Marcel Wanders, now one of the world's best-known designers, created the seat by knotting lengths of synthetic rope around a carbon frame and coating the form in epoxy resin.
Once woven and soaked in the resin, the chair was hung in a frame to allow gravity to dictate the final shape of the continuous seat and back.
"One of the key principles in my work has always been the wish and the need for durability," Marcel Wanders told Dezeen when his exhibition at Amsterdam's Stedelijk Museum opened earlier this year.
"Not only for ecological reasons, but also for getting the best out of a product so people will just want to have it forever."
He designed the piece while working with Dutch collective Droog and presented it as part of the group's 1996 Dry Tech I project – its fourth exhibition in Milan – which received a huge number of visitors.
"On the opening day enormous crowds gathered and the police had to be called in to control the traffic outside the building," said Droog's website.
Droog collaborated with the Aviation and Space Laboratory at Delft University of Technology on Dry Tech to develop designs using high-tech materials.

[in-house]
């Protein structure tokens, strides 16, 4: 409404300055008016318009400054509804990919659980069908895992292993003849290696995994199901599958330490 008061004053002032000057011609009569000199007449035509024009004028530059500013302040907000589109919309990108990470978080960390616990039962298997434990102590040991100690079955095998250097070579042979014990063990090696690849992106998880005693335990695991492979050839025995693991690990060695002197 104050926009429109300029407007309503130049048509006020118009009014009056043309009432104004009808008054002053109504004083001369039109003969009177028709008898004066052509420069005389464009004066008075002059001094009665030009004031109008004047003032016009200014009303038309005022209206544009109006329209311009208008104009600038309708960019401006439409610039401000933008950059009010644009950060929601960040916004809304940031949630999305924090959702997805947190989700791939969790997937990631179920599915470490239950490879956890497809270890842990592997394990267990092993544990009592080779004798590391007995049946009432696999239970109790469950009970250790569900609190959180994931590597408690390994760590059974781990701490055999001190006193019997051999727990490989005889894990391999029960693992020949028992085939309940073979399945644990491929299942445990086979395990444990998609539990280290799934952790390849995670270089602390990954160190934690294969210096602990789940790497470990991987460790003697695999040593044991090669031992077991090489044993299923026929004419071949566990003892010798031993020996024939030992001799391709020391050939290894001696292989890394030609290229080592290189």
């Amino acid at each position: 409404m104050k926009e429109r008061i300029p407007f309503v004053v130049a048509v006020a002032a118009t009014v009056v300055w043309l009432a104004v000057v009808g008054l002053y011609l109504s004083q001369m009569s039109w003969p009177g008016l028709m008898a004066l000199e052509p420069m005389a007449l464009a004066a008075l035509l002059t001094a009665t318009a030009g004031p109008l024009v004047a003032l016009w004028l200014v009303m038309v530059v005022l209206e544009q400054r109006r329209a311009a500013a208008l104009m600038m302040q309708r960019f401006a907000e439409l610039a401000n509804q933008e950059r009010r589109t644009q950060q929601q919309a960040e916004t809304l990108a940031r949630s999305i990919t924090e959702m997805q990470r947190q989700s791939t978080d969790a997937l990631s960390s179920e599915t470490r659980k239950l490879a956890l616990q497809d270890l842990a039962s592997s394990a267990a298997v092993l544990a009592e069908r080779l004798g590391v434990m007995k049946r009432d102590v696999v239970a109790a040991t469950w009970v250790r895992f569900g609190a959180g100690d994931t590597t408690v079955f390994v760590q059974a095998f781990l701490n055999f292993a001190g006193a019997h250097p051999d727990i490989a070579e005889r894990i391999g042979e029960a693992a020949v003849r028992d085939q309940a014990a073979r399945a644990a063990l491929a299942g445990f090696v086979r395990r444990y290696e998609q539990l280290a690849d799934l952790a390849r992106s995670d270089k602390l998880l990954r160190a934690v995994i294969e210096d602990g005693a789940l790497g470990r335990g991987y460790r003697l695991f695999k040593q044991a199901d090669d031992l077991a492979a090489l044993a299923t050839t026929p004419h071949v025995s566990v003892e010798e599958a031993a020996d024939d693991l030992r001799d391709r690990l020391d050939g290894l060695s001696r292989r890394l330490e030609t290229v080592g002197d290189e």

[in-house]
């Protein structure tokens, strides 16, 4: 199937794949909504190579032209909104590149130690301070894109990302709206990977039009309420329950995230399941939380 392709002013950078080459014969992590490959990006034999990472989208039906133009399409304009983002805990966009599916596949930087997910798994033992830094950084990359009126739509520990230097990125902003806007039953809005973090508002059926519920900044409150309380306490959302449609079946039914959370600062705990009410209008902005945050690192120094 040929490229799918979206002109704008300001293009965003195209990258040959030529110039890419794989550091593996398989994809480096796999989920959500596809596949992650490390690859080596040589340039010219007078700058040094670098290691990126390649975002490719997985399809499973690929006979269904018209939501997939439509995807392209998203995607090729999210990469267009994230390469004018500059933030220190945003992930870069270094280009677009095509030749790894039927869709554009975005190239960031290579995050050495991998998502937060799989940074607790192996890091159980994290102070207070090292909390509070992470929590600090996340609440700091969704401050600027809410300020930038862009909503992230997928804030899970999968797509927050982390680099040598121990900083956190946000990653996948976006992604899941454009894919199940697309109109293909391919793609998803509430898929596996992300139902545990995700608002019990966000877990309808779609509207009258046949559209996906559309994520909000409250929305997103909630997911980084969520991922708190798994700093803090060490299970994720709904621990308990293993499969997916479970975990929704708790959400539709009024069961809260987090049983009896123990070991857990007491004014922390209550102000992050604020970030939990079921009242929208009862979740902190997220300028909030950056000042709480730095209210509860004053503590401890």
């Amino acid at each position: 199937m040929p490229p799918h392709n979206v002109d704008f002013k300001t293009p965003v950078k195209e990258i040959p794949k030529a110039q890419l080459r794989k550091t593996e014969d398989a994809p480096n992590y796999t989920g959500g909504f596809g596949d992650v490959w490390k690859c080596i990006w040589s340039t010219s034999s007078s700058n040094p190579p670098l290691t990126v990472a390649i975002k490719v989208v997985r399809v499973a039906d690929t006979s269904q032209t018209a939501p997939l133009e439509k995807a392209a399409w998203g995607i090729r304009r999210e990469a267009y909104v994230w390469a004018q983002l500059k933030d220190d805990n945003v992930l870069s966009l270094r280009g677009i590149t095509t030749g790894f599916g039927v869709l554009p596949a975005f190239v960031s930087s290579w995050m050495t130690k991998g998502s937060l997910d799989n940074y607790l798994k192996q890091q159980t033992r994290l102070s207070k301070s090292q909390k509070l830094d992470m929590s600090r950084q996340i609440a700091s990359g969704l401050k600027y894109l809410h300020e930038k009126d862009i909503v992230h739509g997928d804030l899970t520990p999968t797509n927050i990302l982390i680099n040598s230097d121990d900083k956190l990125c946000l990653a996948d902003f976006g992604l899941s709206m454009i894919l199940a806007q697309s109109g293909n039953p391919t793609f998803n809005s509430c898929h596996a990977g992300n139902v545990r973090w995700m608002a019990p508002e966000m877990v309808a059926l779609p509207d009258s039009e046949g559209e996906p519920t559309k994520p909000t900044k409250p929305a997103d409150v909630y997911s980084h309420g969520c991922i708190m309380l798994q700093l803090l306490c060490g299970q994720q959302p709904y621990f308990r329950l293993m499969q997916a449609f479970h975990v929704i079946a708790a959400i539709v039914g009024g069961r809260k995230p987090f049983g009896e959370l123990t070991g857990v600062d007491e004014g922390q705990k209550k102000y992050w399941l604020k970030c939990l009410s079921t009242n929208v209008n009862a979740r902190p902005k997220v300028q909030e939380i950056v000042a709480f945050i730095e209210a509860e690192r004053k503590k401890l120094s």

At the time, aramid and carbon fibres were not commonly available to product designers. Wanders' braided these to create a macramé-like pattern that evokes Droog's handcrafted aesthetic.
Italian furniture brand Cappellini manufactured 1000 editions of the Knotted Chair before it ceased production of the design in 2011.
The chair is listed in the permanent collections of a number of prominent design museums, including the Stedelijk, the Museum of Modern Art in New York and the V&A museum in London.
After receiving global attention for the Knotted Chair, Wanders went on to co-found design label Moooi in 2001, and work on products and interiors within his own studio Powerhouse.
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